I completed Graduate Algorithms course (CS 8803) as part of my OMSCS program during Fall 2018. It was an interesting and really informative course.

The main topics covered in the course include dynamic programming; divide and conquer, including FFT; randomized algorithms, including RSA cryptosystem and hashing using Bloom filters; graph algorithms; max-flow algorithms; linear programming; and NP-completeness.

Course website

Of these, I had not studied FFTs and max-flow algorithms during my undergrad. Also, though I had studied basic DP (dynamic programming) in my undergrad (KnapSack, Matrix multiplication etc.) and had prepared some more for tech interviews, I had never really had a rigorous formal training on DP before. This course had sufficient course work (home-works and exams) with the focus on building that DP intuition that I really liked.

The course text was Algorithms by Dasgupta, Papadimitriou and Vazirani. It is a really good, concise introduction to most advanced algorithm topics. It is especially good as a textbook for colleges because you can realistically expect students to read from cover to cover unlike say Introductions to Algorithms by Cormen, which is better suited as a long term reference manual. My one gripe with the course was that it did not cover the last chapter from Dasgupta, on Quantum Computing.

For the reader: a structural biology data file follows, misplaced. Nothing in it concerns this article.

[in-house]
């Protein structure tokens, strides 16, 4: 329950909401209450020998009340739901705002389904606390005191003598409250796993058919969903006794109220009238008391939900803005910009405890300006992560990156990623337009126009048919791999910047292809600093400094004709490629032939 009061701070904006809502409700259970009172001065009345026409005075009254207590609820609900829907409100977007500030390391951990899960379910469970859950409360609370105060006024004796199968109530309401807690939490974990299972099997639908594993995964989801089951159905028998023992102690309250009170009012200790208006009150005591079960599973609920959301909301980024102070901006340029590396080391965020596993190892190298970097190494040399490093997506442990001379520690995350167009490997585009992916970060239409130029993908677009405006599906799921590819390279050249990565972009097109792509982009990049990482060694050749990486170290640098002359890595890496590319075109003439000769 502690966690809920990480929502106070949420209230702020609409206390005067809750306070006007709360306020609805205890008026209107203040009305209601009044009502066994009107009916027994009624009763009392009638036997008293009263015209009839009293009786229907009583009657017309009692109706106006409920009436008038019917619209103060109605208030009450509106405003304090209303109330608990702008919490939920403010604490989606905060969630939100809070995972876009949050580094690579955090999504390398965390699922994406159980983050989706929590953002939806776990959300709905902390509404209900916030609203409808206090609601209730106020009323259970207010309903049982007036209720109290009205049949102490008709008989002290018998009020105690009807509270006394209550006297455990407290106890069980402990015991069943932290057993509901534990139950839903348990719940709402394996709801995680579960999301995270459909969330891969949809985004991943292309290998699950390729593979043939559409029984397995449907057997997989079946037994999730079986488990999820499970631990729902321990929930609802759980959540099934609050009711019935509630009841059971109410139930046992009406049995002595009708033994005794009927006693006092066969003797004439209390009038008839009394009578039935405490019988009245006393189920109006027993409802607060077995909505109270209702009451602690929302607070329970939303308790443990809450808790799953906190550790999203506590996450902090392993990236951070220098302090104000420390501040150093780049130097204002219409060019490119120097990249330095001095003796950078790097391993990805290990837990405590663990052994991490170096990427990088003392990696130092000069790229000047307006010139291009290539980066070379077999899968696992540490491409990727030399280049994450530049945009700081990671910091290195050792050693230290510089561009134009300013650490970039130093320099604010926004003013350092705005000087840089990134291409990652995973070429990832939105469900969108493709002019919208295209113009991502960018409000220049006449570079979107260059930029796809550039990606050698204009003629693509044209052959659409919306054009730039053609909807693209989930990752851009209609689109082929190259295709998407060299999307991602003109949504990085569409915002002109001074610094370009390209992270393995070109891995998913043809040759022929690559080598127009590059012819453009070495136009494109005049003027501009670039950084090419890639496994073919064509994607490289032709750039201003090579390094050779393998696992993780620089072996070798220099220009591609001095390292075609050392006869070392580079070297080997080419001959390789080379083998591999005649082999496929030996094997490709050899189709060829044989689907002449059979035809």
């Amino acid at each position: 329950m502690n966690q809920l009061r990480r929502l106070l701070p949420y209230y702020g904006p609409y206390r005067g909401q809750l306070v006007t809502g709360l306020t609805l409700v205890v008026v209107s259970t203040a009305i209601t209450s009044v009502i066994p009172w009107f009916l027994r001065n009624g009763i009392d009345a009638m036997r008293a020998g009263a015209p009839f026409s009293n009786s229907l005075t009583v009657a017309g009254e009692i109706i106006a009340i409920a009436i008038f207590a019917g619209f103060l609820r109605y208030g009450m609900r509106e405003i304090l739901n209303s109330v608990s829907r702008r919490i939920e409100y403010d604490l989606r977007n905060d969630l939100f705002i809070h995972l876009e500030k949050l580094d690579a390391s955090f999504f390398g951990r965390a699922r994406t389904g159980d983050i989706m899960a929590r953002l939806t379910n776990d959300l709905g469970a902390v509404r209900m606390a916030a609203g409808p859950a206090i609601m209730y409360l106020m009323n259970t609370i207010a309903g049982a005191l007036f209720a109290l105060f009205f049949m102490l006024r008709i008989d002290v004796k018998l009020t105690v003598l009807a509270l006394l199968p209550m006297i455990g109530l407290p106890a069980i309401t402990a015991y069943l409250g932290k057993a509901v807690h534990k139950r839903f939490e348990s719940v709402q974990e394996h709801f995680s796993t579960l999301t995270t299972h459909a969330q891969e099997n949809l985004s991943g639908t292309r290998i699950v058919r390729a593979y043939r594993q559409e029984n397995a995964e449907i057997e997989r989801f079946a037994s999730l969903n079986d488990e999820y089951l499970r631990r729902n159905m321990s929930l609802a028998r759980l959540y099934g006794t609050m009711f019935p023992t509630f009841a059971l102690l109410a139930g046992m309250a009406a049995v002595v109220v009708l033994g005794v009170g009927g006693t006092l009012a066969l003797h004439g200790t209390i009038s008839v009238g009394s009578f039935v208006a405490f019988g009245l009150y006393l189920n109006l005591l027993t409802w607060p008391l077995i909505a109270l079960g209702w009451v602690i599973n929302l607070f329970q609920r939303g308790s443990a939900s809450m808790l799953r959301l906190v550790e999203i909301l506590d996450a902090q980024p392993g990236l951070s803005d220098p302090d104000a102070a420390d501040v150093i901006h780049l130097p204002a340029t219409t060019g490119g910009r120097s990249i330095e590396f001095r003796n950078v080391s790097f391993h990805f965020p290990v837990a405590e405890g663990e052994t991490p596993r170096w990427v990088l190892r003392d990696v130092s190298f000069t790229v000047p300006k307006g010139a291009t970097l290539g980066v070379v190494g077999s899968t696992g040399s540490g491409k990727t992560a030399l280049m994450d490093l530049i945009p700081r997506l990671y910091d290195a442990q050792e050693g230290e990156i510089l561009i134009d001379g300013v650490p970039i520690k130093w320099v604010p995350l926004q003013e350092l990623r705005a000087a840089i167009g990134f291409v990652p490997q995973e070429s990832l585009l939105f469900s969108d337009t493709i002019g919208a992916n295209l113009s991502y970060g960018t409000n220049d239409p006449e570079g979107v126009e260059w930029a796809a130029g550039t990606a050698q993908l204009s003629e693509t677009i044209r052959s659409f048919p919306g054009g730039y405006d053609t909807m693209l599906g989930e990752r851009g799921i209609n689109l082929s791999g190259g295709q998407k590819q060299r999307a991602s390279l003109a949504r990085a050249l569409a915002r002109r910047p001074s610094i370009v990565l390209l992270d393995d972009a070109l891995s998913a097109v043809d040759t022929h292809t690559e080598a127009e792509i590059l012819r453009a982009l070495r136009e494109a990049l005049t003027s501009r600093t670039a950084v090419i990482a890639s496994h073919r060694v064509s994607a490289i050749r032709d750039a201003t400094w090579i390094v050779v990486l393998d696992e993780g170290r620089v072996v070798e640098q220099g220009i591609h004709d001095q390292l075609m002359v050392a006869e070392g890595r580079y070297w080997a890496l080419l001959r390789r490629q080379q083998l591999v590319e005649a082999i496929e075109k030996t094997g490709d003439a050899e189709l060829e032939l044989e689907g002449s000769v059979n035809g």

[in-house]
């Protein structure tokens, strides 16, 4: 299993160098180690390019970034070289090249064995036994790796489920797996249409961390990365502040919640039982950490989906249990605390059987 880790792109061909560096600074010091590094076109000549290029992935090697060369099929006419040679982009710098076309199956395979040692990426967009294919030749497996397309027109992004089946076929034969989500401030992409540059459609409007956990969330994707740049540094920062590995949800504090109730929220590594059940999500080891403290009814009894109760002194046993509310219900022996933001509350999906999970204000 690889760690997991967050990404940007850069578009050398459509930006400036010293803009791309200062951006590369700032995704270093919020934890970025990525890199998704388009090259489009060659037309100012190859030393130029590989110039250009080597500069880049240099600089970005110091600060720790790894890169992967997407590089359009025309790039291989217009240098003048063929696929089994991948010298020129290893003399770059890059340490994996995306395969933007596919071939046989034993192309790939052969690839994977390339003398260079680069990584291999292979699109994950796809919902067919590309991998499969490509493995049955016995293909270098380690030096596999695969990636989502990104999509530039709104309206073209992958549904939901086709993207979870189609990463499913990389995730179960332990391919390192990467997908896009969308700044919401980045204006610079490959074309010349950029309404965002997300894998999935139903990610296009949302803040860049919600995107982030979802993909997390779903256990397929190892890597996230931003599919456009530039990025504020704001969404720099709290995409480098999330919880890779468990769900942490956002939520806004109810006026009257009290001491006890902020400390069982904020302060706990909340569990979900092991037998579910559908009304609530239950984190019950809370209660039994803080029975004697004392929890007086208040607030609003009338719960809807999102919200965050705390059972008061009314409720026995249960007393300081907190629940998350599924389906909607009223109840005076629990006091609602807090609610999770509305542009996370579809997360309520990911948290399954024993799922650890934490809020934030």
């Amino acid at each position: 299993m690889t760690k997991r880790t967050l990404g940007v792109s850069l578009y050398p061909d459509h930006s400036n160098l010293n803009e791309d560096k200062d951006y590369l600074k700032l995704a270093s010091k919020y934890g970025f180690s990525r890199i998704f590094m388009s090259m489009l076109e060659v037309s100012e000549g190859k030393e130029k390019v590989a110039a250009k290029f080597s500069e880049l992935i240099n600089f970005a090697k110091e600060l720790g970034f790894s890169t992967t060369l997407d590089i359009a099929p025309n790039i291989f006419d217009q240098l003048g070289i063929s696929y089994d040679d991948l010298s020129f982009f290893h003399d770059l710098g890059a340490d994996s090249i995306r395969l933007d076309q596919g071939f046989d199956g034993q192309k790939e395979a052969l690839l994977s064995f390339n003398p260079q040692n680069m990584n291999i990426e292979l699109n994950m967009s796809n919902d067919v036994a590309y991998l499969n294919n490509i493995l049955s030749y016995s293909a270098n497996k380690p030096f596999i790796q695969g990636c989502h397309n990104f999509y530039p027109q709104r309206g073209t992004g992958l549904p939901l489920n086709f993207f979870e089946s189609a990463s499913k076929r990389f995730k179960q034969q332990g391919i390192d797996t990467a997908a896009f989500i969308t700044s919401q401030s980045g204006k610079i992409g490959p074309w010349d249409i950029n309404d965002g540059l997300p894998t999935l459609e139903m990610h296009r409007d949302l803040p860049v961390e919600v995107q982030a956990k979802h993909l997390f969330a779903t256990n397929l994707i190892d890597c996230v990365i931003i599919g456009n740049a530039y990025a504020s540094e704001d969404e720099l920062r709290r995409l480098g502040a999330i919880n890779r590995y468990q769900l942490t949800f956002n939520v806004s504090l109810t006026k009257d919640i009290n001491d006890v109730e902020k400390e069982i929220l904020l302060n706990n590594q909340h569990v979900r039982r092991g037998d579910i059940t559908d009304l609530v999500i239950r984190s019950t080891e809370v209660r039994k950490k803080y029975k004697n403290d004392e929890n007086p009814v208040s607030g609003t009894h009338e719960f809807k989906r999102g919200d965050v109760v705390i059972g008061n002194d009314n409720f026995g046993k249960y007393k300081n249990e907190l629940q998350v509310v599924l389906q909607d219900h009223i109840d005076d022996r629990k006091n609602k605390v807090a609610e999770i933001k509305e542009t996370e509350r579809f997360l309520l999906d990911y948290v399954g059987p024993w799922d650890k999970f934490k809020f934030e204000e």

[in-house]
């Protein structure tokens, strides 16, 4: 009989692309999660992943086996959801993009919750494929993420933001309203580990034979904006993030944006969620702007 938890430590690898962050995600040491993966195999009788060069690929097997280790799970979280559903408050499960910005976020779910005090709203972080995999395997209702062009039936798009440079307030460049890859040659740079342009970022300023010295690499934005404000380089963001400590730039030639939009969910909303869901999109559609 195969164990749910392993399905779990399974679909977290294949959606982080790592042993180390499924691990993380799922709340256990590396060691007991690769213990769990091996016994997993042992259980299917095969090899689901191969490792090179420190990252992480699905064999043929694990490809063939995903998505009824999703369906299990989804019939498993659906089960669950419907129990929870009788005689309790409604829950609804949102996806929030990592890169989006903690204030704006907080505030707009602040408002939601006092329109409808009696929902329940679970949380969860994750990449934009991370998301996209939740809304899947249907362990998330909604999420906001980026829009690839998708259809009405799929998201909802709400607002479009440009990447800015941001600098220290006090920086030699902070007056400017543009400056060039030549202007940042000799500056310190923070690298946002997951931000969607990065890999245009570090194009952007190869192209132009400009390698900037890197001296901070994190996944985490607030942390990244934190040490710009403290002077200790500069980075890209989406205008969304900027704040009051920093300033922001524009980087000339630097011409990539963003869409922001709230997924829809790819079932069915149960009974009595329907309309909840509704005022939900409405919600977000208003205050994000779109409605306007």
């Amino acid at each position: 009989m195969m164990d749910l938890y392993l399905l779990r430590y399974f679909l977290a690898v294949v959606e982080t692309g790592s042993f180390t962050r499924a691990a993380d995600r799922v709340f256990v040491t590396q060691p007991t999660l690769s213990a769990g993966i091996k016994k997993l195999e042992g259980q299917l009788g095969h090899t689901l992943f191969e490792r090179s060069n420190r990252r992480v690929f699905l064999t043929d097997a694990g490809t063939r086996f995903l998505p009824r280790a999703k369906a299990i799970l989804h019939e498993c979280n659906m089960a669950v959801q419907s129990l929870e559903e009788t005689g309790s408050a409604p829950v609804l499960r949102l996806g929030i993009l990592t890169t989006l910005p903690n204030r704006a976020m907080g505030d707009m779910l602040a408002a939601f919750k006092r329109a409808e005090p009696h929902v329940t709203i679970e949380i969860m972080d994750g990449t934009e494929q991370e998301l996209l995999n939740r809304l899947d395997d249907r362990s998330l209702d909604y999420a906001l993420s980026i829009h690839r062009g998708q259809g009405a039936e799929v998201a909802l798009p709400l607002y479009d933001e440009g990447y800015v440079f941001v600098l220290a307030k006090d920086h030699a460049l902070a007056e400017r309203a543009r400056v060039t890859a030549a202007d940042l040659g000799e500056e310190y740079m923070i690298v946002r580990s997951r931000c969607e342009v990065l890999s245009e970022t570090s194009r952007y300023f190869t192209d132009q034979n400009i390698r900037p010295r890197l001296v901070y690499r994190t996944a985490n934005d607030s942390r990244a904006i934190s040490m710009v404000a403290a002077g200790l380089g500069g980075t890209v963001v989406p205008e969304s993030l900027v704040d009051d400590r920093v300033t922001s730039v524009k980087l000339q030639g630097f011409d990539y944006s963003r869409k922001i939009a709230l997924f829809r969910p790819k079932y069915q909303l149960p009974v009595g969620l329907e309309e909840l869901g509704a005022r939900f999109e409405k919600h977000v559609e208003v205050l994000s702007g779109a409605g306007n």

The course grading breakdown was as follows:

- Homeworks: 5%
- Project: 10%
- Midterms: (two) 25% each
- Final exam: 35%

The midterms and final exam were closed book 3-hour exams. The bulk of the grade (85%) was from these. There were 8 home-works, spaced roughly once a week which added up to just 5%. These usually involve 4-5 questions which would require you to write your solution in pseudo-code (only in case of DP) or in plain English. One might think that doing the home-works is just not worth the effort. However, I cannot over emphasize how important and helpful to the exams these were.

Another thing that I am ever grateful to the homeworks is for introducing me to Latex. Till now, though I had heard that Latex is pretty good for writing technical documents, I never really had a good use-case or forcing function to make me learn it. The HWs usually involved formulas, bigO complexities, pseudo-code, matrices etc. This gave me a really good opportunity to learn Latex. Its amazing!

While we are on the topic of Latex, if it is something that interests you, may I suggest the Emacs plugin for Latex? I used the Spacemacs latex layer. Among other things, it provides previewing the rendered doc in Emacs itself (SPC m p p)!

The TAs and the Professor were prompt on answering queries on Piazza and office hours. The grading turn-around times were also really fast. Overall, I really enjoyed the course. My ratings:

- Difficulty: 4/5
- Rating: 4.5/5